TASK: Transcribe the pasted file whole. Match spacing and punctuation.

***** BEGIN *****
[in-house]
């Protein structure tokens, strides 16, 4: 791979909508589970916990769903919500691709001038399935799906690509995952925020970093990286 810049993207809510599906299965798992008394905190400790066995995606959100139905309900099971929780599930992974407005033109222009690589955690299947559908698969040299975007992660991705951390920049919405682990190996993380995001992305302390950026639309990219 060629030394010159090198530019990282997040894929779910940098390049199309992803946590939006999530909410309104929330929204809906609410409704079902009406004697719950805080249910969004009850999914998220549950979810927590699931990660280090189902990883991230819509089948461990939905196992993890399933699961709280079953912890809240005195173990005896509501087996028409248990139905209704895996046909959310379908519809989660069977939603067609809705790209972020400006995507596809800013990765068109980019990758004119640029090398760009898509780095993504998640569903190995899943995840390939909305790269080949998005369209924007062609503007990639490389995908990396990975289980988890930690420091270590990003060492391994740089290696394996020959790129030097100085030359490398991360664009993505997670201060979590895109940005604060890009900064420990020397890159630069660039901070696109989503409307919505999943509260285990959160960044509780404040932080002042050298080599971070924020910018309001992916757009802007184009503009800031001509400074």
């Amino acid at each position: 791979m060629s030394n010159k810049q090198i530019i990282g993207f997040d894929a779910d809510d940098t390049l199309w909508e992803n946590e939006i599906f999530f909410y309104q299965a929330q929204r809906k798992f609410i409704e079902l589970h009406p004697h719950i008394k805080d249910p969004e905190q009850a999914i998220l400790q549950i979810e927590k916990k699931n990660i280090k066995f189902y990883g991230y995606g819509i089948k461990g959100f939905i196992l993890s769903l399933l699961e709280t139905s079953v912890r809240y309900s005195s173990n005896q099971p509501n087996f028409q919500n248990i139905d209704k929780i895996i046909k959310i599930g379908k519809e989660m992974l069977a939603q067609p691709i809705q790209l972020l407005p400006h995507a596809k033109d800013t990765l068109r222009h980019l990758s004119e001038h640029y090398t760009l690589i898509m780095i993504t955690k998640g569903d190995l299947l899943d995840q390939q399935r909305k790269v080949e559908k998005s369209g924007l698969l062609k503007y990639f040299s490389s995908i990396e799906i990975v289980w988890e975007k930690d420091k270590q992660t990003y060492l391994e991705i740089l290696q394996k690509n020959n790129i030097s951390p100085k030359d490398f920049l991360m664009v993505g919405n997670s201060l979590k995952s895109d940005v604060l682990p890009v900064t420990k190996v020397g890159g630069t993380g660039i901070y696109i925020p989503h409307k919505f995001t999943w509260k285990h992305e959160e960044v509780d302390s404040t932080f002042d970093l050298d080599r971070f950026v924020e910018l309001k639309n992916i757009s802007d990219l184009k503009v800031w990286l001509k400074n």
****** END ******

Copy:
[in-house]
């Protein structure tokens, strides 16, 4: 791979909508589970916990769903919500691709001038399935799906690509995952925020970093990286 810049993207809510599906299965798992008394905190400790066995995606959100139905309900099971929780599930992974407005033109222009690589955690299947559908698969040299975007992660991705951390920049919405682990190996993380995001992305302390950026639309990219 060629030394010159090198530019990282997040894929779910940098390049199309992803946590939006999530909410309104929330929204809906609410409704079902009406004697719950805080249910969004009850999914998220549950979810927590699931990660280090189902990883991230819509089948461990939905196992993890399933699961709280079953912890809240005195173990005896509501087996028409248990139905209704895996046909959310379908519809989660069977939603067609809705790209972020400006995507596809800013990765068109980019990758004119640029090398760009898509780095993504998640569903190995899943995840390939909305790269080949998005369209924007062609503007990639490389995908990396990975289980988890930690420091270590990003060492391994740089290696394996020959790129030097100085030359490398991360664009993505997670201060979590895109940005604060890009900064420990020397890159630069660039901070696109989503409307919505999943509260285990959160960044509780404040932080002042050298080599971070924020910018309001992916757009802007184009503009800031001509400074």
């Amino acid at each position: 791979m060629s030394n010159k810049q090198i530019i990282g993207f997040d894929a779910d809510d940098t390049l199309w909508e992803n946590e939006i599906f999530f909410y309104q299965a929330q929204r809906k798992f609410i409704e079902l589970h009406p004697h719950i008394k805080d249910p969004e905190q009850a999914i998220l400790q549950i979810e927590k916990k699931n990660i280090k066995f189902y990883g991230y995606g819509i089948k461990g959100f939905i196992l993890s769903l399933l699961e709280t139905s079953v912890r809240y309900s005195s173990n005896q099971p509501n087996f028409q919500n248990i139905d209704k929780i895996i046909k959310i599930g379908k519809e989660m992974l069977a939603q067609p691709i809705q790209l972020l407005p400006h995507a596809k033109d800013t990765l068109r222009h980019l990758s004119e001038h640029y090398t760009l690589i898509m780095i993504t955690k998640g569903d190995l299947l899943d995840q390939q399935r909305k790269v080949e559908k998005s369209g924007l698969l062609k503007y990639f040299s490389s995908i990396e799906i990975v289980w988890e975007k930690d420091k270590q992660t990003y060492l391994e991705i740089l290696q394996k690509n020959n790129i030097s951390p100085k030359d490398f920049l991360m664009v993505g919405n997670s201060l979590k995952s895109d940005v604060l682990p890009v900064t420990k190996v020397g890159g630069t993380g660039i901070y696109i925020p989503h409307k919505f995001t999943w509260k285990h992305e959160e960044v509780d302390s404040t932080f002042d970093l050298d080599r971070f950026v924020e910018l309001k639309n992916i757009s802007d990219l184009k503009v800031w990286l001509k400074n």